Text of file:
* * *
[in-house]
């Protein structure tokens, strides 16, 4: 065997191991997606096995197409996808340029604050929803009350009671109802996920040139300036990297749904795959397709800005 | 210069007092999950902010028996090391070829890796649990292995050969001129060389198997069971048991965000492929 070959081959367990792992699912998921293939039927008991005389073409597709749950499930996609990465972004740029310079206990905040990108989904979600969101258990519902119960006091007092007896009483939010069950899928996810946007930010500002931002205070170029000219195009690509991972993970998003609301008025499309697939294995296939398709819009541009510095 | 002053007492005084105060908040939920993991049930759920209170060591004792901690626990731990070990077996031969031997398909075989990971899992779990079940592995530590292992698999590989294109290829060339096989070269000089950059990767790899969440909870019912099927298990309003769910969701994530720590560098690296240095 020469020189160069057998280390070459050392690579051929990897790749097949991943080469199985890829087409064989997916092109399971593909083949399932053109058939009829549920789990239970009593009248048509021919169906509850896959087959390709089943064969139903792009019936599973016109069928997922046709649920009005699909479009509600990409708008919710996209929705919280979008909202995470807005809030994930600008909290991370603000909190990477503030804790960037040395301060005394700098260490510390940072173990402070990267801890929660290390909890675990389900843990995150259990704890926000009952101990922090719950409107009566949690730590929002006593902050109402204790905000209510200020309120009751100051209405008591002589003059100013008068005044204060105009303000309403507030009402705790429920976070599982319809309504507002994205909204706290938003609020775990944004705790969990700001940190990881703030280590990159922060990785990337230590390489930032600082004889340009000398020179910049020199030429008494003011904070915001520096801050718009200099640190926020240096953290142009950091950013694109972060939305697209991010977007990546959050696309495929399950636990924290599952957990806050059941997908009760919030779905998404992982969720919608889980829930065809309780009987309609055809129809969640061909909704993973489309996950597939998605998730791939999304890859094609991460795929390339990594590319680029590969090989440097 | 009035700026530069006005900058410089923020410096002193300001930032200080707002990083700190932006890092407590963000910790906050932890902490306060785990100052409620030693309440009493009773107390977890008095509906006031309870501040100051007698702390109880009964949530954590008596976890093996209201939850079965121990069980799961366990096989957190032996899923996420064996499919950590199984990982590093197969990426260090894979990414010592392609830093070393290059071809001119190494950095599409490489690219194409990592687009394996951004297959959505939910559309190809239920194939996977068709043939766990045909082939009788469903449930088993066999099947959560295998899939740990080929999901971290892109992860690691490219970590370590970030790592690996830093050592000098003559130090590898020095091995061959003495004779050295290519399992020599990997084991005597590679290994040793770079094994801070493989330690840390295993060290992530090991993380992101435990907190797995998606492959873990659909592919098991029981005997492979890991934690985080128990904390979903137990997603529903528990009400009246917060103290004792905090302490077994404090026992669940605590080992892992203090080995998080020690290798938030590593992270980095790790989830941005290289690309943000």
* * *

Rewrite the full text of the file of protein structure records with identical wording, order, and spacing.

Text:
[in-house]
């Protein structure tokens, strides 16, 4: 065997191991997606096995197409996808340029604050929803009350009671109802996920040139300036990297749904795959397709800005 | 210069007092999950902010028996090391070829890796649990292995050969001129060389198997069971048991965000492929 070959081959367990792992699912998921293939039927008991005389073409597709749950499930996609990465972004740029310079206990905040990108989904979600969101258990519902119960006091007092007896009483939010069950899928996810946007930010500002931002205070170029000219195009690509991972993970998003609301008025499309697939294995296939398709819009541009510095 | 002053007492005084105060908040939920993991049930759920209170060591004792901690626990731990070990077996031969031997398909075989990971899992779990079940592995530590292992698999590989294109290829060339096989070269000089950059990767790899969440909870019912099927298990309003769910969701994530720590560098690296240095 020469020189160069057998280390070459050392690579051929990897790749097949991943080469199985890829087409064989997916092109399971593909083949399932053109058939009829549920789990239970009593009248048509021919169906509850896959087959390709089943064969139903792009019936599973016109069928997922046709649920009005699909479009509600990409708008919710996209929705919280979008909202995470807005809030994930600008909290991370603000909190990477503030804790960037040395301060005394700098260490510390940072173990402070990267801890929660290390909890675990389900843990995150259990704890926000009952101990922090719950409107009566949690730590929002006593902050109402204790905000209510200020309120009751100051209405008591002589003059100013008068005044204060105009303000309403507030009402705790429920976070599982319809309504507002994205909204706290938003609020775990944004705790969990700001940190990881703030280590990159922060990785990337230590390489930032600082004889340009000398020179910049020199030429008494003011904070915001520096801050718009200099640190926020240096953290142009950091950013694109972060939305697209991010977007990546959050696309495929399950636990924290599952957990806050059941997908009760919030779905998404992982969720919608889980829930065809309780009987309609055809129809969640061909909704993973489309996950597939998605998730791939999304890859094609991460795929390339990594590319680029590969090989440097 | 009035700026530069006005900058410089923020410096002193300001930032200080707002990083700190932006890092407590963000910790906050932890902490306060785990100052409620030693309440009493009773107390977890008095509906006031309870501040100051007698702390109880009964949530954590008596976890093996209201939850079965121990069980799961366990096989957190032996899923996420064996499919950590199984990982590093197969990426260090894979990414010592392609830093070393290059071809001119190494950095599409490489690219194409990592687009394996951004297959959505939910559309190809239920194939996977068709043939766990045909082939009788469903449930088993066999099947959560295998899939740990080929999901971290892109992860690691490219970590370590970030790592690996830093050592000098003559130090590898020095091995061959003495004779050295290519399992020599990997084991005597590679290994040793770079094994801070493989330690840390295993060290992530090991993380992101435990907190797995998606492959873990659909592919098991029981005997492979890991934690985080128990904390979903137990997603529903528990009400009246917060103290004792905090302490077994404090026992669940605590080992892992203090080995998080020690290798938030590593992270980095790790989830941005290289690309943000």